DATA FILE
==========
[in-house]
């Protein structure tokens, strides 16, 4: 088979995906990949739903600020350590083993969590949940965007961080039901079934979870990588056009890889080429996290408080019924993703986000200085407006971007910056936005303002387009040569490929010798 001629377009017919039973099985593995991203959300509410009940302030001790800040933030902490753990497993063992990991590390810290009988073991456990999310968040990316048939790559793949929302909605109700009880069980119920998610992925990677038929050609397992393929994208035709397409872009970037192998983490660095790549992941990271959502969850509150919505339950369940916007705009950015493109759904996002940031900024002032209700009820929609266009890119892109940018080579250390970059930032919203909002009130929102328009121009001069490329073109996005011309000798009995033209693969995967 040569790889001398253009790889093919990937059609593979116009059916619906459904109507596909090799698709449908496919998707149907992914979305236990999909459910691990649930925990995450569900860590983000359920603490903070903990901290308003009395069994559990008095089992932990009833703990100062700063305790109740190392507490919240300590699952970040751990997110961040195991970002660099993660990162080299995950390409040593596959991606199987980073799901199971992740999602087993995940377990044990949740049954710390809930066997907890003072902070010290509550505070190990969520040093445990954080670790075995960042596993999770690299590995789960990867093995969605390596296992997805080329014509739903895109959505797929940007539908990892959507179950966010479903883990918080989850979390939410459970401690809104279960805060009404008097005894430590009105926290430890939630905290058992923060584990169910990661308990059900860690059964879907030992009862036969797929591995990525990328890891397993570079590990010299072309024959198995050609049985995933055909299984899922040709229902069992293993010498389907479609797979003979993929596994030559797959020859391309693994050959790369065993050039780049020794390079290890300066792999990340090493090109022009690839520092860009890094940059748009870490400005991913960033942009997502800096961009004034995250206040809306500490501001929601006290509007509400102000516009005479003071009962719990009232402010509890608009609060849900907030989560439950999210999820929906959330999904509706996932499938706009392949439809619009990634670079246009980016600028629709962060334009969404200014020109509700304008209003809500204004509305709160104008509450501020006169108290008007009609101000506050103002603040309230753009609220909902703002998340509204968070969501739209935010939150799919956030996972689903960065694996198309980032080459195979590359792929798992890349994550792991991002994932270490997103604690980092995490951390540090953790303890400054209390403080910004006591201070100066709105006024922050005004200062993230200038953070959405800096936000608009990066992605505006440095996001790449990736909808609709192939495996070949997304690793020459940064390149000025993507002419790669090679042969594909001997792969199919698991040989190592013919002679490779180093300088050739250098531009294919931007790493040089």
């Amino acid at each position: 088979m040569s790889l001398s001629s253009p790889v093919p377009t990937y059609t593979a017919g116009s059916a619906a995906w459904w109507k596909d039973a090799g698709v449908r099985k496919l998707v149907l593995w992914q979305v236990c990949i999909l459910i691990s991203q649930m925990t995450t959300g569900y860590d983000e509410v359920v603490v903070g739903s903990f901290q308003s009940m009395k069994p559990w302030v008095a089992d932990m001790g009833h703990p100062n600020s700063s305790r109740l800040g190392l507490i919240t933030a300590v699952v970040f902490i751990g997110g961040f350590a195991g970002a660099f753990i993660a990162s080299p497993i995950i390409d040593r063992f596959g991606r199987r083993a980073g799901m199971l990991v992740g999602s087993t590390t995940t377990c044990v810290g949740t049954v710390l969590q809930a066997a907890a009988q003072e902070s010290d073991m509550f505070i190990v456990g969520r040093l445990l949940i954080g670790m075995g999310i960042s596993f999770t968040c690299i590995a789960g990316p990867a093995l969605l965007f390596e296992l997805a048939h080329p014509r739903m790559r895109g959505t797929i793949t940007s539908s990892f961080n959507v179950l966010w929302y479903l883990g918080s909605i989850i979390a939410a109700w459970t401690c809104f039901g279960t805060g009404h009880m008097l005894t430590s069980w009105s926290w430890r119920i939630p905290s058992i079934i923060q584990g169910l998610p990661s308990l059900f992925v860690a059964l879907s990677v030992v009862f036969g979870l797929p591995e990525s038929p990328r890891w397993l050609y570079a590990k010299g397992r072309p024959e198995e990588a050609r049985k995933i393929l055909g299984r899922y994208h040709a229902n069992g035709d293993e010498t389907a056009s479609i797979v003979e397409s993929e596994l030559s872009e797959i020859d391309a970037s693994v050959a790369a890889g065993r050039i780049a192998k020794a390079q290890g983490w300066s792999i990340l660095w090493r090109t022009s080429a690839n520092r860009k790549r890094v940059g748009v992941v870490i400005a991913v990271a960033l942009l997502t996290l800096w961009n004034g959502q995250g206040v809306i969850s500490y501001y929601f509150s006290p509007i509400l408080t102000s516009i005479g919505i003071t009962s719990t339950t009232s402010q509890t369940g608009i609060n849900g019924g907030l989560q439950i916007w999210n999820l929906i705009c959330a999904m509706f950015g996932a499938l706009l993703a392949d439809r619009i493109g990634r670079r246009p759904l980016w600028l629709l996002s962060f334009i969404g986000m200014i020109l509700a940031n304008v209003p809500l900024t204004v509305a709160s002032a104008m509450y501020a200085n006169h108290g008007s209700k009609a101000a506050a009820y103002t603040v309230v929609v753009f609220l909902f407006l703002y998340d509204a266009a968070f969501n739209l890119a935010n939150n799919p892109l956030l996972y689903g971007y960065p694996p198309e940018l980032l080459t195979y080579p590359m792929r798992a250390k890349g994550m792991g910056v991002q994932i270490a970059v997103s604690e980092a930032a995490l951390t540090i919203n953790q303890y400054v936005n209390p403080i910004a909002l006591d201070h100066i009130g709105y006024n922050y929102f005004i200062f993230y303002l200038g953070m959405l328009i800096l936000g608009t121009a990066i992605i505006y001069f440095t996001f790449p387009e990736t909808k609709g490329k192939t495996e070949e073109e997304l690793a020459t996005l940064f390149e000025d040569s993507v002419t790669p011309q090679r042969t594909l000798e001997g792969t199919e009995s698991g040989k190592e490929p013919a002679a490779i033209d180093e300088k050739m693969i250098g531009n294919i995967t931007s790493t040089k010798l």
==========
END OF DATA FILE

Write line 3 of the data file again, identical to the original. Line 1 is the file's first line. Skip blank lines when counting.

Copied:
């Amino acid at each position: 088979m040569s790889l001398s001629s253009p790889v093919p377009t990937y059609t593979a017919g116009s059916a619906a995906w459904w109507k596909d039973a090799g698709v449908r099985k496919l998707v149907l593995w992914q979305v236990c990949i999909l459910i691990s991203q649930m925990t995450t959300g569900y860590d983000e509410v359920v603490v903070g739903s903990f901290q308003s009940m009395k069994p559990w302030v008095a089992d932990m001790g009833h703990p100062n600020s700063s305790r109740l800040g190392l507490i919240t933030a300590v699952v970040f902490i751990g997110g961040f350590a195991g970002a660099f753990i993660a990162s080299p497993i995950i390409d040593r063992f596959g991606r199987r083993a980073g799901m199971l990991v992740g999602s087993t590390t995940t377990c044990v810290g949740t049954v710390l969590q809930a066997a907890a009988q003072e902070s010290d073991m509550f505070i190990v456990g969520r040093l445990l949940i954080g670790m075995g999310i960042s596993f999770t968040c690299i590995a789960g990316p990867a093995l969605l965007f390596e296992l997805a048939h080329p014509r739903m790559r895109g959505t797929i793949t940007s539908s990892f961080n959507v179950l966010w929302y479903l883990g918080s909605i989850i979390a939410a109700w459970t401690c809104f039901g279960t805060g009404h009880m008097l005894t430590s069980w009105s926290w430890r119920i939630p905290s058992i079934i923060q584990g169910l998610p990661s308990l059900f992925v860690a059964l879907s990677v030992v009862f036969g979870l797929p591995e990525s038929p990328r890891w397993l050609y570079a590990k010299g397992r072309p024959e198995e990588a050609r049985k995933i393929l055909g299984r899922y994208h040709a229902n069992g035709d293993e010498t389907a056009s479609i797979v003979e397409s993929e596994l030559s872009e797959i020859d391309a970037s693994v050959a790369a890889g065993r050039i780049a192998k020794a390079q290890g983490w300066s792999i990340l660095w090493r090109t022009s080429a690839n520092r860009k790549r890094v940059g748009v992941v870490i400005a991913v990271a960033l942009l997502t996290l800096w961009n004034g959502q995250g206040v809306i969850s500490y501001y929601f509150s006290p509007i509400l408080t102000s516009i005479g919505i003071t009962s719990t339950t009232s402010q509890t369940g608009i609060n849900g019924g907030l989560q439950i916007w999210n999820l929906i705009c959330a999904m509706f950015g996932a499938l706009l993703a392949d439809r619009i493109g990634r670079r246009p759904l980016w600028l629709l996002s962060f334009i969404g986000m200014i020109l509700a940031n304008v209003p809500l900024t204004v509305a709160s002032a104008m509450y501020a200085n006169h108290g008007s209700k009609a101000a506050a009820y103002t603040v309230v929609v753009f609220l909902f407006l703002y998340d509204a266009a968070f969501n739209l890119a935010n939150n799919p892109l956030l996972y689903g971007y960065p694996p198309e940018l980032l080459t195979y080579p590359m792929r798992a250390k890349g994550m792991g910056v991002q994932i270490a970059v997103s604690e980092a930032a995490l951390t540090i919203n953790q303890y400054v936005n209390p403080i910004a909002l006591d201070h100066i009130g709105y006024n922050y929102f005004i200062f993230y303002l200038g953070m959405l328009i800096l936000g608009t121009a990066i992605i505006y001069f440095t996001f790449p387009e990736t909808k609709g490329k192939t495996e070949e073109e997304l690793a020459t996005l940064f390149e000025d040569s993507v002419t790669p011309q090679r042969t594909l000798e001997g792969t199919e009995s698991g040989k190592e490929p013919a002679a490779i033209d180093e300088k050739m693969i250098g531009n294919i995967t931007s790493t040089k010798l």